We rate the level of risk for each of the big six UK composites when it comes to a potential European default
Click on the image link on the right to see the full financials compared for all six insurers.
Groupama is the most vulnerable insurer to events in the eurozone out of the six conglomerates. In September, Standard & Poor’s downgraded its financial strength from BBB+ to BBB after it failed to convince the rating agency it had taken sufficient action to improve its capital adequacy.
As well as being exposed to Greek and Portuguese debt, Groupama’s shares in French bank Société Générale have plummeted. Last month, longstanding chief executive Jean Azema was replaced with new management following the problems in the eurozone.
Groupama is currently mulling selling off parts of its business, such as the GAN insurance unit. Its solvency ratio is 130%, the lowest of the six composites. More worryingly, peripheral debt is 316.7% of shareholders’ equity.
On the surface, it would appear Ageas has much to fear from the crisis. The company was born of Belgian/Dutch bancassurance group Fortis, which was bailed out and broken up after the financial crisis hit in 2008. The company’s stock price has also been volatile recently amid the bad news over the eurozone.
But it seems that the rebranded insurance group has left nothing to chance. While it has a relatively small capital base, and has a strong dependency on eurozone sovereign debt, as evidenced by its 65.6% exposure relative to shareholders’ equity, it has the strongest solvency margin, despite taking heavy hits during the year.
Ageas suffered a negative impact of €615m (£532m) related to the financial crisis in the first nine months of 2011, pushing it into a loss of €534m. Some €503m of the negative impact was caused by impairment in its Greek sovereign portfolio.
But as Ageas has already taken a large hit on its Greek portfolio, the worst may be over for that particular exposure.
Europe’s largest insurer has a peripheral eurozone sovereign debt exposure to match. Its total exposure of £28bn is far higher than any of the other insurers here.
It is not the most exposed in relative terms, given the size of its capital base, and its exposures are comfortably below its shareholders’ equity levels. But its heavy eurozone dependence is enough to have some analysts concerned. Its exposure to Italy alone is €25.6bn. “If spread-widening becomes real impairment, Allianz has a very serious problem,” Collins Stewart analyst Ben Cohen says.
Stress tests performed by stockbroking firm Jefferies, which assume that equities will fall 25%, bond yields will fall another 50 basis points, credit spreads will widen by 200 basis points and the valuation of several sovereign debt instruments will be written down, would put Allianz’s solvency ratio below 100%. Offsetting this is the fact that it is the highest-rated insurer of the bunch, showing that rating analysts are comfortable that, despite the exposures, Allianz will continue to pay claims comfortably.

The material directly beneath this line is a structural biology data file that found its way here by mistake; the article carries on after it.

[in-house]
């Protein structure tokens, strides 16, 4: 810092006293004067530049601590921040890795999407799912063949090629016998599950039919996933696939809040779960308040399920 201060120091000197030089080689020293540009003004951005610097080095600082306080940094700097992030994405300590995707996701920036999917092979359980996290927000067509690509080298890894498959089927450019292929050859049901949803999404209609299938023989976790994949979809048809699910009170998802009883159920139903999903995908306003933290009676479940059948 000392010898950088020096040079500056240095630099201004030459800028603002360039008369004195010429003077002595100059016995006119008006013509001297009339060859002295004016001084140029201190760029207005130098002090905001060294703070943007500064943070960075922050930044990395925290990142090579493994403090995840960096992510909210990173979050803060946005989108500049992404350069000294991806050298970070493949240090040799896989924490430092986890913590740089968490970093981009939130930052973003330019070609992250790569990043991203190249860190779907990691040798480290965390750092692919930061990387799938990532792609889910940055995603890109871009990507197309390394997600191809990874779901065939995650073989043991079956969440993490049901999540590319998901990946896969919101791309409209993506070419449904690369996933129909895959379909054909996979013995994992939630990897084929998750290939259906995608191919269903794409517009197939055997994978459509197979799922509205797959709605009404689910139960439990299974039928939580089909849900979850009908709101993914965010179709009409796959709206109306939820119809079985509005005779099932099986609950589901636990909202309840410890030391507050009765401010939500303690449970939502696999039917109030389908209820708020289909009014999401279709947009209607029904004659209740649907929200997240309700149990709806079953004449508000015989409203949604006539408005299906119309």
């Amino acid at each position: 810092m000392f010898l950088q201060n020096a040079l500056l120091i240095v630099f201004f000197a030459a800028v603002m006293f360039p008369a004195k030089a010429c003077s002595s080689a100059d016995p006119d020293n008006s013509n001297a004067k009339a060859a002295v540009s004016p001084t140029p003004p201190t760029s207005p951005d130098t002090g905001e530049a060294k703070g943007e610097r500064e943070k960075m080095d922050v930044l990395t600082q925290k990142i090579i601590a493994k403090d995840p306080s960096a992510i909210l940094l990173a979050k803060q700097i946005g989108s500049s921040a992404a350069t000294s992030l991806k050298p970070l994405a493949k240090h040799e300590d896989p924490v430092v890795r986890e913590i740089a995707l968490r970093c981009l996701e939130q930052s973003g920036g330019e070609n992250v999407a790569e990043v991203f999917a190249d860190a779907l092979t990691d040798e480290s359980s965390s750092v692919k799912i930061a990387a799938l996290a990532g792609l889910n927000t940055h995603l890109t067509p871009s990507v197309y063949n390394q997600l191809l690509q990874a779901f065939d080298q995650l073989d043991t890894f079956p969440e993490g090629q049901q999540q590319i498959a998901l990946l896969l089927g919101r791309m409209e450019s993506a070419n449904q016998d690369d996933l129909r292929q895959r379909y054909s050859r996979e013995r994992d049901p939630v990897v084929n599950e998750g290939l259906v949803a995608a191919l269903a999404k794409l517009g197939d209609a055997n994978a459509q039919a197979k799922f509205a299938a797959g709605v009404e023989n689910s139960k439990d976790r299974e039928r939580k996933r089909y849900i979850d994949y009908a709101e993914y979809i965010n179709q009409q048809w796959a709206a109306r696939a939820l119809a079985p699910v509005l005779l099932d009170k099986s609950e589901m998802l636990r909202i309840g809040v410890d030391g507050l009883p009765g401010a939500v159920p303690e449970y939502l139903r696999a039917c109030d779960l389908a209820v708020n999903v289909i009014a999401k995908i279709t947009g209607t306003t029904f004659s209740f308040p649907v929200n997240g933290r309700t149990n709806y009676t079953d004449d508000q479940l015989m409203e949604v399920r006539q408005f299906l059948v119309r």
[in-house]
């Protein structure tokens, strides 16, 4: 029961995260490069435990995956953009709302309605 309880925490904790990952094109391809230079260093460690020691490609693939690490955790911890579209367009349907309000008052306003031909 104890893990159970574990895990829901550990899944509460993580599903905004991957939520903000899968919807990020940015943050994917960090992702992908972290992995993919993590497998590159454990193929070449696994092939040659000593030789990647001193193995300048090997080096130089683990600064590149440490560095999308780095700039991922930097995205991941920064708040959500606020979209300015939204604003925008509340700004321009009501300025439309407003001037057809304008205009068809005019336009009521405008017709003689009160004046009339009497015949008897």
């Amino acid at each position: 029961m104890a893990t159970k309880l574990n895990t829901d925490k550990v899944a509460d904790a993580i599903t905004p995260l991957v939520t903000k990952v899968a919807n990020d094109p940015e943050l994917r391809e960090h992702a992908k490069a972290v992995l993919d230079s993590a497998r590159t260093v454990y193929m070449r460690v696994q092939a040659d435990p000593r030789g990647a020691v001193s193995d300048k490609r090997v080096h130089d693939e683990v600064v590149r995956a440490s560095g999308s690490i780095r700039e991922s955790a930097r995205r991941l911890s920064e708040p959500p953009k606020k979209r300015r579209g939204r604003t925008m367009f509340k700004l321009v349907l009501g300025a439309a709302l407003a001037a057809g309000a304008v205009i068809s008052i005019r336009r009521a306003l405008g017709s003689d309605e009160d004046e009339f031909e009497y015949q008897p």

Aviva’s share price has fallen 40% in the last six months as fleeing investors view it as the most exposed UK-based insurer to the eurozone. But Aviva has strengthened its capital position by selling off RAC for £1bn and part of its stake in Delta Lloyd for £381m. Aviva easily has enough surplus capital to inject into its business if it has to take losses on its bond holdings when marked down on current prices.
But only a major default by Italy, to which Aviva has a £7.1bn exposure, would cause considerable problems. Aviva would share the losses with life policyholders. A more immediate threat to profits is the loss of life and protection business in peripheral countries owing to a probable economic slowdown.
French insurer AXA also has comparatively little to worry about at this stage. Its peripheral eurozone sovereign debt exposure as a percentage of shareholders’ equity is the lowest of the group. Its solvency margin is also in a fair position, at 150%. Some analysts have put it even higher: Jefferies’ Jonathan Urwin believes it may have risen to 170% since the third-quarter figure was published.
But, according to JP Morgan, the company has the highest peripheral eurozone bank debt exposure of its peers, at €6.7bn. By comparison, Allianz only has €3.9bn, Zurich $2.5bn (£1.6bn) and Aviva £1.2bn.
Nonetheless, it is highly rated by Standard & Poor’s, and Jefferies’ stress tests would leave its solvency ratio at a still respectable 120%.
Only a deterioration in French government bonds, of which AXA holds €43bn, would significantly impact the insurer’s financial strength.
Zurich’s peripheral eurozone debt exposure is not to be sniffed at, coming in at £7.4bn. But this exposure is one of the smallest of its peer group in both absolute and relative terms.
Coupled with this, the company’s S&P financial strength rating is among the highest. Rating agency AM Best gave Zurich’s main Swiss insurance operating division a clean bill of health on 18 November, praising its “excellent risk-adjusted capitalisation”.
Zurich benefits from a well-diversified investment portfolio and it is not as heavily dependent on the eurozone as some of its peers. Its North American operations, for example, accounted for 35% of total non-life gross written premium for the first nine months of 2011, and 20% of its government bond portfolio is made up of US paper.
The company also has a very strong solvency margin - one of the highest of its peer group, measured according to the Swiss Solvency Test.
We look at how Europe depending on how well the crisis is handled ‘Eurozone crisis: What’s the worst that can happen?’